Welcome to the first week of the Exposure Q & A series!
We had a lot of awesome questions submitted but the one from Tara about ISO really stood out so we’re taking this opportunity to explain some of the basics about this important setting…
Before getting into what ISO is let’s talk about how it relates to the overall exposure of an image.
ISO is one of the 3 main elements in something call the “Exposure Triangle”. The exposure triangle is a term used to explain the relationship between ISO, Shutter Speed, and Aperture. To correctly expose an image (ensure it’s not too dark or too bright) all three settings must work together. If any one of those three settings changes, the others must change to maintain correct exposure. Typically in any camera mode other than Auto you will have to manually set ISO.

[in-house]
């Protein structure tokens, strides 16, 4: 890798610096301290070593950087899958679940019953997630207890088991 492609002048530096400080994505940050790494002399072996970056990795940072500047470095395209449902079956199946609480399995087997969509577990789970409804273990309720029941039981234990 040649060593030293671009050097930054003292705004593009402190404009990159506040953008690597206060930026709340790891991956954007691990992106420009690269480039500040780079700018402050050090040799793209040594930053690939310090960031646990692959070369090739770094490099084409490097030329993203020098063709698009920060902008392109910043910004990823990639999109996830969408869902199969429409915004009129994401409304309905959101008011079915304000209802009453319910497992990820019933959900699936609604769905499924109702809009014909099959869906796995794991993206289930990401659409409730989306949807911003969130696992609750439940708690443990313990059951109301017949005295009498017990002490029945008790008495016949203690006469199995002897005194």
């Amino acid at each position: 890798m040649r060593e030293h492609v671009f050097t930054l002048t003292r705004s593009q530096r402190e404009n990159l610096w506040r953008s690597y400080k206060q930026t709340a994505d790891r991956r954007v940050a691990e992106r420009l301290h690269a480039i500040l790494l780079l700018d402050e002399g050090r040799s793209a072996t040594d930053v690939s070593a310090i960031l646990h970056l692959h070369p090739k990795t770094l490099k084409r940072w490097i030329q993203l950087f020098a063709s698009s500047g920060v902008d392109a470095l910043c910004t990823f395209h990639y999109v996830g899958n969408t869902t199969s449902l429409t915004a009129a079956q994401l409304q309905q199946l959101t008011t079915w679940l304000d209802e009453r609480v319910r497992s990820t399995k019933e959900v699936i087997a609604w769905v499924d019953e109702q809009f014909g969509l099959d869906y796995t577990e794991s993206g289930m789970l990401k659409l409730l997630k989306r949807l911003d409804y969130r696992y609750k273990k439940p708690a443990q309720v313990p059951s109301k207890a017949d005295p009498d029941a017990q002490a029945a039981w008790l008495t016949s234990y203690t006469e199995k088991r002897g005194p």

On it’s own ISO simply represents how sensitive the camera sensor is to light. The lower the number (say, 100) the less sensitive and the less light that will be “absorbed” by the sensor. The higher the number (say, 3200) the more sensitive and the more light that will be “absorbed” by the sensor. As the ISO is increased the amount of “noise” (that grain or snow you can see in low light images) also increases. Thus, whenever possible it’s best to keep the ISO setting as low as you can while still maintaining a correct exposure. So, if you are shooting in a mode that requires you to adjust the ISO it’s usually best to start with the lowest possible ISO setting (100 or lower depending on your camera) and only increase it as necessary to keep the scene exposed correctly.
This is really just the tip of the iceberg when it comes to ISO and the exposure triangle. There is so much more to learn and we’d love to teach it to you. Keep an eye on our class list for courses ranging from camera basics to the more creative and artistic.